en argot authentique d’Amérique :


There is another, subtler layer to the story, namely that the ever-oily, ever-ingratiating Hollande -- who is by no means accustomed to laying bald facts out plain -- was, in this case, actually attempting, in his ham-handed way, to be politically-correct :  only, within a certain sociopolitical microclimate (compare Romney’s notorious remarks about the 47%, which were well received in the closed conclave in which they were delivered, but which leaked out urbi et orbi).  This is hinted at in this slightly different account:

Le 16 décembre, le président François Hollande déclarait sur le ton de la plaisanterie devant le Conseil représentatif des institutions juives de France (Crif), qui fêtait ses 70 ans, que le ministre de l'Intérieur, Manuel Valls, était rentré d'Algérie «sain et sauf».

I shall not point out here what will be obvious to any Frenchmen, since here we touch upon a taboo that spans the Atlantic.   But the French know perfectly well what is going on:

Le coprésident du Front de gauche, Jean-Luc Mélenchon, a tweeté dimanche que la boutade de François Hollande lui avait donné «la nausée» : «L'ivresse communautariste du dîner a grisé #Hollande. Mais c'est nous qui avons la nausée. #CRIF#Algérie», a-t-il écrit.

This is well-observed, worthy of Proust.   To understand it, you have to be clued in to the meaning of communautarisme -- but I have already said too much.

BTW … Notice the Biblical cadence in Mélenchon’s riposte.  He is echoing Ezekiel 18:2:

'The parents have eaten sour grapes,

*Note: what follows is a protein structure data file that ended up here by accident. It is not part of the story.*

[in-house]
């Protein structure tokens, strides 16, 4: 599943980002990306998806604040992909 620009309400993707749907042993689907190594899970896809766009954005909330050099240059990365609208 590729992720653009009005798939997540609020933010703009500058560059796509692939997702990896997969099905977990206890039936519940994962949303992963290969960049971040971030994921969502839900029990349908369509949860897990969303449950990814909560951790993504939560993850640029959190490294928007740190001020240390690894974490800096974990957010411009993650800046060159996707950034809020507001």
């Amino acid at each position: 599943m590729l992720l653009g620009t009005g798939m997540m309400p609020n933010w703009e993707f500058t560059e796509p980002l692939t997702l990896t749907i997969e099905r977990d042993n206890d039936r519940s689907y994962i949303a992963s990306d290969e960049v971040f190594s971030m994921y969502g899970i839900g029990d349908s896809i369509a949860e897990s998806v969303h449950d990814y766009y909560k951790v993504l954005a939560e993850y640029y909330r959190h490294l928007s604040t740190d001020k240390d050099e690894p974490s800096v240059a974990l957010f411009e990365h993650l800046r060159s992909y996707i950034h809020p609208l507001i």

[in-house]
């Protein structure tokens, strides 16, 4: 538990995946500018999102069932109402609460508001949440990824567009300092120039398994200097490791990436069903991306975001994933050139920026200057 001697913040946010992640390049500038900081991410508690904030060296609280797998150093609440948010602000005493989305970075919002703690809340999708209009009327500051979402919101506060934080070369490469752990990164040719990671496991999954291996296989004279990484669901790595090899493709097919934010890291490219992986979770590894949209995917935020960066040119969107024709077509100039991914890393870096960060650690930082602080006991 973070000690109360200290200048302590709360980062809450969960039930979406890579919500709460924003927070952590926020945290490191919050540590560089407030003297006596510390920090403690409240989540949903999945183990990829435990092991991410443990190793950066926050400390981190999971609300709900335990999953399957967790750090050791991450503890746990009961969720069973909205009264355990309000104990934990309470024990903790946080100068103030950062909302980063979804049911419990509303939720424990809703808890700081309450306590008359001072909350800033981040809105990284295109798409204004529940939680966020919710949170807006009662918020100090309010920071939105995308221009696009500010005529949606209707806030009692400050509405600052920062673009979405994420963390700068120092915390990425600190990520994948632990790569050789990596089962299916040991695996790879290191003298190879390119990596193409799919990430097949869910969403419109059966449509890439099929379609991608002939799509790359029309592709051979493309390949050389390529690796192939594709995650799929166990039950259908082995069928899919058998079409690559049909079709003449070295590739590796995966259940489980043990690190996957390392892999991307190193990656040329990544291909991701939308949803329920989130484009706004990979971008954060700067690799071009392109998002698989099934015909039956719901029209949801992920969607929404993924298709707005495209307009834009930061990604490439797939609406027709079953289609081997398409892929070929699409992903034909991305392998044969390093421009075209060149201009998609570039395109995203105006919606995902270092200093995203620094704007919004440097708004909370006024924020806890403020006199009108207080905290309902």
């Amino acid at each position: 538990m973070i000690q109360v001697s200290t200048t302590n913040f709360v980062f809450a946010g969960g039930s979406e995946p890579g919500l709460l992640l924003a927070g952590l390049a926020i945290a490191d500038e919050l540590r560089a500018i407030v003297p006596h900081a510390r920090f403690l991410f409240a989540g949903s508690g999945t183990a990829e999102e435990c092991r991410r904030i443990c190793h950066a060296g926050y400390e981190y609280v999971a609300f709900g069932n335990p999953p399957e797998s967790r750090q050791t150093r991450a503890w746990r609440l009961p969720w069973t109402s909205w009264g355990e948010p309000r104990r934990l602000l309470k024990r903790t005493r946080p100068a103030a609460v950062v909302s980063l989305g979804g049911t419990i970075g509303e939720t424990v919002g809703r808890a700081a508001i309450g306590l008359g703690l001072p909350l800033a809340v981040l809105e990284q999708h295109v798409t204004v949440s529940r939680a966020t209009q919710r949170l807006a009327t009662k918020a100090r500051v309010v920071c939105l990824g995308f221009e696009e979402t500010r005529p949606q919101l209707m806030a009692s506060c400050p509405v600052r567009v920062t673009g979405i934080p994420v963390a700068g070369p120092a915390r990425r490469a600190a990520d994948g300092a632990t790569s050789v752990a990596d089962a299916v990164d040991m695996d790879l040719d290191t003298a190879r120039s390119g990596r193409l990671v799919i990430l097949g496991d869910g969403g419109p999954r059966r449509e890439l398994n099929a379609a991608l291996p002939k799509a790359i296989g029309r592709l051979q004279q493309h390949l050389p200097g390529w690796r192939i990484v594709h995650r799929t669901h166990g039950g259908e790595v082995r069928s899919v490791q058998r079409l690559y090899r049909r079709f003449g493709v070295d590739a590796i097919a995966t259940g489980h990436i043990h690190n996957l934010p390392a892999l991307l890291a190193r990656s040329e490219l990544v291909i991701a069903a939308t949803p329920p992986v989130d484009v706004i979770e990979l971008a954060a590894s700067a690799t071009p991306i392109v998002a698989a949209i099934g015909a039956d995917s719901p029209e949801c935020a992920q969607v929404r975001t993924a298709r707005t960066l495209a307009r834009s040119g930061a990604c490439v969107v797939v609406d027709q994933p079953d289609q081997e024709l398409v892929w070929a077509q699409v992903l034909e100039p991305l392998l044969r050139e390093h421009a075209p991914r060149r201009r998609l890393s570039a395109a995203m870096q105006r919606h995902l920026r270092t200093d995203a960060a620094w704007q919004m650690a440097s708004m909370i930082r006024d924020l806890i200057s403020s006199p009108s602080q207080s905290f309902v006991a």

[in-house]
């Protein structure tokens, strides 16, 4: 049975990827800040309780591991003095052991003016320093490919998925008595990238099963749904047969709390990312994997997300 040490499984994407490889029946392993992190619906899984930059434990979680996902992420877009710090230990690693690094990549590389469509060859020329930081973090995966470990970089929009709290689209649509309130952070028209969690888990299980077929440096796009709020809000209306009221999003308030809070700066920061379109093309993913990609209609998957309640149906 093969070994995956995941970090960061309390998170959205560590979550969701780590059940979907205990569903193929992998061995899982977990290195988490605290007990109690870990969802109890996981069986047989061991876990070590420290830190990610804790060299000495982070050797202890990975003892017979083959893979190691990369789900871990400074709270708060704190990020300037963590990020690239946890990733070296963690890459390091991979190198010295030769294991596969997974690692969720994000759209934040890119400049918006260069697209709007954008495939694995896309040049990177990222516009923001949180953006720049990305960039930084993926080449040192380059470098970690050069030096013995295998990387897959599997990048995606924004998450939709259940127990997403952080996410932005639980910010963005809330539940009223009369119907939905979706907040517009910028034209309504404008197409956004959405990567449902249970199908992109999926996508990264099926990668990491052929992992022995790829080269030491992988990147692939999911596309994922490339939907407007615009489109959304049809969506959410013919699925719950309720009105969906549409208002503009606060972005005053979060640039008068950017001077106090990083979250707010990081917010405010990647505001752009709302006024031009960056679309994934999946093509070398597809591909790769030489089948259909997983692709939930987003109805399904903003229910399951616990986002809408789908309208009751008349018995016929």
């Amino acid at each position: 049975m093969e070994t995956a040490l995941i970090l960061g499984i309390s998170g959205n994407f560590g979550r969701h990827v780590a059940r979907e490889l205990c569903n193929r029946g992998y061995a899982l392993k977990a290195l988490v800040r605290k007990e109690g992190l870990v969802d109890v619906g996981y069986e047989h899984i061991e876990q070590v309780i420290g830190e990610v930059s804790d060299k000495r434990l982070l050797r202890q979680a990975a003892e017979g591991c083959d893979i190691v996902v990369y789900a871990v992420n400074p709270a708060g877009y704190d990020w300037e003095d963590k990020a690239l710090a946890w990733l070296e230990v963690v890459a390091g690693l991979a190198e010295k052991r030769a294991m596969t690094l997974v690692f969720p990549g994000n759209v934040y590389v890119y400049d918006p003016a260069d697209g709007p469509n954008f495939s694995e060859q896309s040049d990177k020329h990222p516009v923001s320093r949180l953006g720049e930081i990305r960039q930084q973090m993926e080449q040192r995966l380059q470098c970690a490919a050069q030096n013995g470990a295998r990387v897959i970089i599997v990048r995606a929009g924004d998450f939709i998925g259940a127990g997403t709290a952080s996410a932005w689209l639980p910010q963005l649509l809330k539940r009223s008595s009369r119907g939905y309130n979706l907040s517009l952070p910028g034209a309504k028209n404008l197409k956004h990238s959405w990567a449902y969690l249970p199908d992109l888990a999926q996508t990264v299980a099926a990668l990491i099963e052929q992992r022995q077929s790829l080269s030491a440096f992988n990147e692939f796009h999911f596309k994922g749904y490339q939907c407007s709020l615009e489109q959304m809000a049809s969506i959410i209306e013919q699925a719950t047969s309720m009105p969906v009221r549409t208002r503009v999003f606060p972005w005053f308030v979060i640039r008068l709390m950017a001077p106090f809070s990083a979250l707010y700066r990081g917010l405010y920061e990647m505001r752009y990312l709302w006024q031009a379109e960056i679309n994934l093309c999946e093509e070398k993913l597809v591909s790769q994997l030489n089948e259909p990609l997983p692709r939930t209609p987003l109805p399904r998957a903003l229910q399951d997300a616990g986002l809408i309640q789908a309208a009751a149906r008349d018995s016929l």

and the children's teeth are set on edge.'

Also note that, once the (quite transparent) veil of allusion has been pulled aside, and the subtext  properly understood, Mélenchon’s considered quip is far more politically incorrect than Hollande’s impromptu brain-fart:  the moreso as it was intended seriously, and not in jest.

[For extra credit:  Compare the nature of the conclaves in the two cases, Romney and Hollande.  Determine the dynamics, and solve using the Hamiltonian equations.]

Travaillant au noir,
le détective  se trouve aux prises
avec le Saint-Esprit


For the benefit of our obligate-anglophone audience, herewith a décryptage of that Reader’s Comment:

Connaissant Mhollandréou et son à plat ventrisme j'ai l'impression que cette plaisanterie va nous coûter bonbon .

Which is to say (leaving details apart): 

Knowing Hollande’s propensity for truckling and sucking up, I have a hunch that this jest is going to cost us a pretty penny.

The oleaginous French President  is indeed quite shameless in his pandering;  we have commented upon a couple of such incidents here:

Above and in related essays with the Label  rhetorical analysis”, we tweeze apart the intricacies of expression, peeling them back to reveal the writhing maggots in the meat beneath.   Such analysis applies to imagery as well.  Consider this recent photograph;  guess which man is the French President, and which the Foreign Minister of Algeria: